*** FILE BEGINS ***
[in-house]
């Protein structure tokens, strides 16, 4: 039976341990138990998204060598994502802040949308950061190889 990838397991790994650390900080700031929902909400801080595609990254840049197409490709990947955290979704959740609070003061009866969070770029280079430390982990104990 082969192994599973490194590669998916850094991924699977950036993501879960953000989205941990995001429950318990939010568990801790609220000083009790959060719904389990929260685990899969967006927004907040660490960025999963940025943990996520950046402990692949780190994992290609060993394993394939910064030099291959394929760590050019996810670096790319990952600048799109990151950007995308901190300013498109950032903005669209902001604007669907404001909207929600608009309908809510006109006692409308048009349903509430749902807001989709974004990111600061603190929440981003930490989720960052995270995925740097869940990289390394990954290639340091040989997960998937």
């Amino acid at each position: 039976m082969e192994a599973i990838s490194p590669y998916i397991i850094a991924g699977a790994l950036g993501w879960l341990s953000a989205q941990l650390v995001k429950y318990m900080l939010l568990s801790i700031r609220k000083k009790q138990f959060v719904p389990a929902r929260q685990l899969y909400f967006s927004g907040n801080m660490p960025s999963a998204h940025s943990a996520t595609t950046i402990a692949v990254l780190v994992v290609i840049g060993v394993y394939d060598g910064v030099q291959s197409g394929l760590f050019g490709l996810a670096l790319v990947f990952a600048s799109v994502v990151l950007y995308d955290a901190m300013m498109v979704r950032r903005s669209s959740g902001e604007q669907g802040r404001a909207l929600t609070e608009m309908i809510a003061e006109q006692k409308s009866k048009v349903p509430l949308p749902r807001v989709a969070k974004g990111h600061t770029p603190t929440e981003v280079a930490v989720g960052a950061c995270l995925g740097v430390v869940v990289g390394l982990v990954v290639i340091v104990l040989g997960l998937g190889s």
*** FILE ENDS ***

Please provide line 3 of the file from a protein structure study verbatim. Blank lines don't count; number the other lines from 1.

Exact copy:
């Amino acid at each position: 039976m082969e192994a599973i990838s490194p590669y998916i397991i850094a991924g699977a790994l950036g993501w879960l341990s953000a989205q941990l650390v995001k429950y318990m900080l939010l568990s801790i700031r609220k000083k009790q138990f959060v719904p389990a929902r929260q685990l899969y909400f967006s927004g907040n801080m660490p960025s999963a998204h940025s943990a996520t595609t950046i402990a692949v990254l780190v994992v290609i840049g060993v394993y394939d060598g910064v030099q291959s197409g394929l760590f050019g490709l996810a670096l790319v990947f990952a600048s799109v994502v990151l950007y995308d955290a901190m300013m498109v979704r950032r903005s669209s959740g902001e604007q669907g802040r404001a909207l929600t609070e608009m309908i809510a003061e006109q006692k409308s009866k048009v349903p509430l949308p749902r807001v989709a969070k974004g990111h600061t770029p603190t929440e981003v280079a930490v989720g960052a950061c995270l995925g740097v430390v869940v990289g390394l982990v990954v290639i340091v104990l040989g997960l998937g190889s």